All patients received dual antiplatelet therapy (DAPT) with 1 × 100 mg acetylsalicylic acid (ASA) PO daily and either 1 × 75 mg clopidogrel or 2 × 90 mg ticagrelor or 1 × 10 mg prasugrel PO daily for at least five days before treatment. Alternatively, a loading dose of 500 mg ASA and either 600 mg clopidogrel or 180 mg ticagrelor or 30 mg prasugrel 24h before the treatment was given. From 2012 until 2015 the standard approach was DAPT with ASA and clopidogrel and ticagrelor was only used in case of non-responders to clopidogrel. From 2015 on the standard approach was switched to ASA and ticagrelor to avoid issues due to non-responders to clopidogrel and to achieve a stronger DAPT. Prasugrel was given in case of insufficient DAPT under ticagrelor or in case of intolerance to ticagrelor. The response tests of the antiplatelet regime were done with the Multiplate Analyzer (Roche Diagnostics, Mannheim, Germany) and with the Verify Now (Accriva, San Diego, CA, USA). No p64 was implanted unless adequate platelet inhibition was confirmed. Postprocedural medication consisted of a daily dose of 100 mg ASA and either 1 × 75 mg clopidogrel or 2 × 90 mg ticagrelor or 1 × 10 mg prasugrel PO daily for at least one year. Then DAPT was stopped and switched to 1 × 100 mg ASA PO daily lifelong. According to our institutional protocol, postmedication in patients with an anticipated increased risk of ischemic complications (e.g., if many perforating arteries were covered with an undersized p64) consisted of 2 × 3,000 IU certoparin s.c. (Mono-Embolex, Mylan Healthcare, Germany), daily for 4–6 weeks after flow diversion treatment. The decision to add heparin to the therapy regimen was made based on the device location in perforator-rich areas and the size of the device in relation to the parent vessel.
Data Collection and Follow-Up
Patency of the parent vessel and distal and side branches and flow characteristics within the flow diverter was assessed angiographically immediately after deployment of the p64 and during follow-ups.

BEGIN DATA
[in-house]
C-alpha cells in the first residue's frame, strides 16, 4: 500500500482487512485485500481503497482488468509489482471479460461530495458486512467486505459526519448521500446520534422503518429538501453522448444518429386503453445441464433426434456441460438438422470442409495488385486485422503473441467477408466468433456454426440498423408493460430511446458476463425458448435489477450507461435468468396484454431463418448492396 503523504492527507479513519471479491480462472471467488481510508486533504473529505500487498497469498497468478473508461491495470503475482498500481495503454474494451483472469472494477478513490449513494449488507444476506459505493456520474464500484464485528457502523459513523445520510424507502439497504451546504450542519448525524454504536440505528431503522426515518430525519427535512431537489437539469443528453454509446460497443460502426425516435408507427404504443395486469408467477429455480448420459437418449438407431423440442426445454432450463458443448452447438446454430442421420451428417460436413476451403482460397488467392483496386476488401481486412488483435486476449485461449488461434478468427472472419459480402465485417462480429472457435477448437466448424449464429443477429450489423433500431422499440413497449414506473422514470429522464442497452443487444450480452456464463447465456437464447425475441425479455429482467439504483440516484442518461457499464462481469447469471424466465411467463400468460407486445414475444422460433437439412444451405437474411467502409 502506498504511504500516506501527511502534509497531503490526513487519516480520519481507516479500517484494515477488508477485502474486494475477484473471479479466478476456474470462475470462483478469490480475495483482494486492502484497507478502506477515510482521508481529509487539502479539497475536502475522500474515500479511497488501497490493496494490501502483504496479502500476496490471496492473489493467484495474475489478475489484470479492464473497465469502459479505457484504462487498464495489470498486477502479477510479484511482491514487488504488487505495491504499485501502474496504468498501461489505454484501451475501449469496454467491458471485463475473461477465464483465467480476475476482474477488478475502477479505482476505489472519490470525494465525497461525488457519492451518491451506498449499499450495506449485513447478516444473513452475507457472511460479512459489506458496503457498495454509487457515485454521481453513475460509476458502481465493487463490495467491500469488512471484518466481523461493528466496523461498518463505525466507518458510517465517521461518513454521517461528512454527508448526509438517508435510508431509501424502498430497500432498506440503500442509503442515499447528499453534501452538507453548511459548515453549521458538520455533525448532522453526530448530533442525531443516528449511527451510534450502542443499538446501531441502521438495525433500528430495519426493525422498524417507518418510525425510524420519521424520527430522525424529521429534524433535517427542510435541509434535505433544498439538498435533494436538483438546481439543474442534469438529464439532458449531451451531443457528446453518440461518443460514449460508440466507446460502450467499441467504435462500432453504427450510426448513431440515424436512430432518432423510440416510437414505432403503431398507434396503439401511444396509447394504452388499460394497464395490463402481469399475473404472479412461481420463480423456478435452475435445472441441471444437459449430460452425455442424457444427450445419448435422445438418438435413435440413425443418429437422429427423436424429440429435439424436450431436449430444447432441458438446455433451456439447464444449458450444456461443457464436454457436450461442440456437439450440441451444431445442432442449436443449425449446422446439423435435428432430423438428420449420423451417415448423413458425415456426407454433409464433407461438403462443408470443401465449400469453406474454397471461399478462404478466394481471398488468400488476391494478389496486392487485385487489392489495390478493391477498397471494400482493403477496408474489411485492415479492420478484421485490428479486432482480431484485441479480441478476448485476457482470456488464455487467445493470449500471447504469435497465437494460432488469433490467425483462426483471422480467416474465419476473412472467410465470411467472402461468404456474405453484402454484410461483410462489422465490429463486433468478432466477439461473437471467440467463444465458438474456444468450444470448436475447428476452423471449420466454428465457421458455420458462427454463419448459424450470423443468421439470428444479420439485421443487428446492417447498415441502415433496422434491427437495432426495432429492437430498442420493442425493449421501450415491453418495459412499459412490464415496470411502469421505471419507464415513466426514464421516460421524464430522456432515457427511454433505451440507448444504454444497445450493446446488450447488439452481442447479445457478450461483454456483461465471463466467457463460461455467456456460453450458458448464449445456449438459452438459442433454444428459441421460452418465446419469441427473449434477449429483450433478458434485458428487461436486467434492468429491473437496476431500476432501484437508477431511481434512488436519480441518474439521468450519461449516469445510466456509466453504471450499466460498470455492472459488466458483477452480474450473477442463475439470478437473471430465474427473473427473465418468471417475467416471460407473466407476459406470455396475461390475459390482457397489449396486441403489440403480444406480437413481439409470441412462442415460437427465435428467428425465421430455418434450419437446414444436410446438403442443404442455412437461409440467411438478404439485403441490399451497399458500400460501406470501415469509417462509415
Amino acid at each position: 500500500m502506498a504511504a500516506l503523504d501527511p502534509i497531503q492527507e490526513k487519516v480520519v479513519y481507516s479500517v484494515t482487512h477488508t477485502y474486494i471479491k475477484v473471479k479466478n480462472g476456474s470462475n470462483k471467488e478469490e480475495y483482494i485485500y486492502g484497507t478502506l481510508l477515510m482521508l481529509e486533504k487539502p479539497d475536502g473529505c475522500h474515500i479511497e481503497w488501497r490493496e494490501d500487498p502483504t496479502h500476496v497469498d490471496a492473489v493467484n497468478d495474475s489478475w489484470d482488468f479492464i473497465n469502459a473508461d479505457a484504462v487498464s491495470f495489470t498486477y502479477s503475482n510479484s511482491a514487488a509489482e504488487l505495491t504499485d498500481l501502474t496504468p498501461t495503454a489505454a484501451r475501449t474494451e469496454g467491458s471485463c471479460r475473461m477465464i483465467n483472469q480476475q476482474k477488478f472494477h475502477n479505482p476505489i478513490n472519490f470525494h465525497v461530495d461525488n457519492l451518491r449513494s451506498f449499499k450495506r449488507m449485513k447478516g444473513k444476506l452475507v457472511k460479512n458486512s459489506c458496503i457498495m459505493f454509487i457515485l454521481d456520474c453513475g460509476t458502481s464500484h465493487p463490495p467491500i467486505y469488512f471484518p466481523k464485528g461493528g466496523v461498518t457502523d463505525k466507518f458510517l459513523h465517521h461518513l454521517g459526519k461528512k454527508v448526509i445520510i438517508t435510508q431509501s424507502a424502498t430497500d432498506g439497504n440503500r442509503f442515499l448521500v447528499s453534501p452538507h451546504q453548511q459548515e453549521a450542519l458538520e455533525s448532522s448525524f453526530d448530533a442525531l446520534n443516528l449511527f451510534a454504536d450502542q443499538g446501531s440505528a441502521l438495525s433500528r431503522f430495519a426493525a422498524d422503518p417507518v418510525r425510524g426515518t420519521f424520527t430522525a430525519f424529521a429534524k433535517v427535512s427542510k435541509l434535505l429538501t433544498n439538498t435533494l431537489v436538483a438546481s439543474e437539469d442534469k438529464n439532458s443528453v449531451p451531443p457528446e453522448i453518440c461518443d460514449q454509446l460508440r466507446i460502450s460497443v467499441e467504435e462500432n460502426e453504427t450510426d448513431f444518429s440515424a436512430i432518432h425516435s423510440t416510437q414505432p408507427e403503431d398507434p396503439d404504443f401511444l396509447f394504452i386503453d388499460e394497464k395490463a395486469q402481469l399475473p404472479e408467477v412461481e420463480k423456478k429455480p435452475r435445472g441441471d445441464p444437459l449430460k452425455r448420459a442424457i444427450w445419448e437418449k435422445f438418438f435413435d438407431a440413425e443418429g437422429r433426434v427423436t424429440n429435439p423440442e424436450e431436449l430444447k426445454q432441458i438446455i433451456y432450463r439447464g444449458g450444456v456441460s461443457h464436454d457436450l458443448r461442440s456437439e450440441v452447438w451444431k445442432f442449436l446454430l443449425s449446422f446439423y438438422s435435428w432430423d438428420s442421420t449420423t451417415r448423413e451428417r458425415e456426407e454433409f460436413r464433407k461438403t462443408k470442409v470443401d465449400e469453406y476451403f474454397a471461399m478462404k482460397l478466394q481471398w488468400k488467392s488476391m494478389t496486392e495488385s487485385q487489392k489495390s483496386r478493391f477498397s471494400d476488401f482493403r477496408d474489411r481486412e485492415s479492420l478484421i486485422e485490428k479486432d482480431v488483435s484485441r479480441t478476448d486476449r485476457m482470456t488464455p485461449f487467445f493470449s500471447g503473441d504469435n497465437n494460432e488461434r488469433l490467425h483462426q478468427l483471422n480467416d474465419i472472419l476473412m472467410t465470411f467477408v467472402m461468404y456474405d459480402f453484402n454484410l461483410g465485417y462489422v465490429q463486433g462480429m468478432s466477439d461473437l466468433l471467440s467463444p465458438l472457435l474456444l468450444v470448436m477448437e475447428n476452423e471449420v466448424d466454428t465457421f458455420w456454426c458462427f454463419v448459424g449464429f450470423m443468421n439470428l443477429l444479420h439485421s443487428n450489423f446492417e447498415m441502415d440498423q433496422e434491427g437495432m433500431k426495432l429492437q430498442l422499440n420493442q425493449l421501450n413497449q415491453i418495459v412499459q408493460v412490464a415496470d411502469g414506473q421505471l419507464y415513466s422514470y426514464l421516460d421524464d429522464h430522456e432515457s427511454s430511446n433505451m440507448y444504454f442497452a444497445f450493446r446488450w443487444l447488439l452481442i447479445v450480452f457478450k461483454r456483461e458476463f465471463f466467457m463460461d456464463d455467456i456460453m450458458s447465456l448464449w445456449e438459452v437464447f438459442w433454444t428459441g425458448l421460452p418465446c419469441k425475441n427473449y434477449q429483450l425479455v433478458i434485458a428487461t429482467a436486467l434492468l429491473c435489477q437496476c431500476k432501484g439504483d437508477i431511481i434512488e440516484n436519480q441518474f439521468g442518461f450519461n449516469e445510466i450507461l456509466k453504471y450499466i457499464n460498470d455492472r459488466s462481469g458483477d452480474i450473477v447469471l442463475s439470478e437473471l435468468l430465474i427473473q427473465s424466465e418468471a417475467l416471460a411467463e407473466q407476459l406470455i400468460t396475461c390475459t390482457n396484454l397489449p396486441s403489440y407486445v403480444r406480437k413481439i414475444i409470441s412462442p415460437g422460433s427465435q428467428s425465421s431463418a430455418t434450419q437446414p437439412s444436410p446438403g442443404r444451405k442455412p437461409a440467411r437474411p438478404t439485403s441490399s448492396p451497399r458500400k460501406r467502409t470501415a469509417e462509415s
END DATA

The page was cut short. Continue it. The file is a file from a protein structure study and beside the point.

Patients were scheduled for clinical and angiographic follow-up examinations as follows: early follow-up (3–6 months), mid-term follow-up (9–12 months), and long-term follow-up (>24 months). Assessment of the aneurysm occlusion was evaluated according to the O'Kelly-Marotta (OKM) – scale, based on the degree of aneurysm perfusion (7). Adequate occlusion was defined as OKM C and D. Neurological examinations were performed in the peri-procedural period (≤ 24h), post-procedural period (>24 h ≤ 30 days), and during the follow-up (>30 days) by a neurologist or a certified stroke nurse, and recorded using the modified Rankin Scale (mRS) (8). The clinical sequelae of any complication were classified as “transient neurological deficit,” “permanent minor neurological deficit” (i.e., mRS 1 or 2), “permanent major neurological deficit” (i.e., mRS 3–5) or “death.” (9).
Patient's Demographics and Aneurysm Characteristics
Between October 2012 and December 2019, a total of 54 patients with 54 aneurysms of the posterior circulation were identified who met the inclusion criteria. There were 45 female patients in our cohort (83 %), and the mean age of the patients was 55.1 years (range 29–76) (Table 1).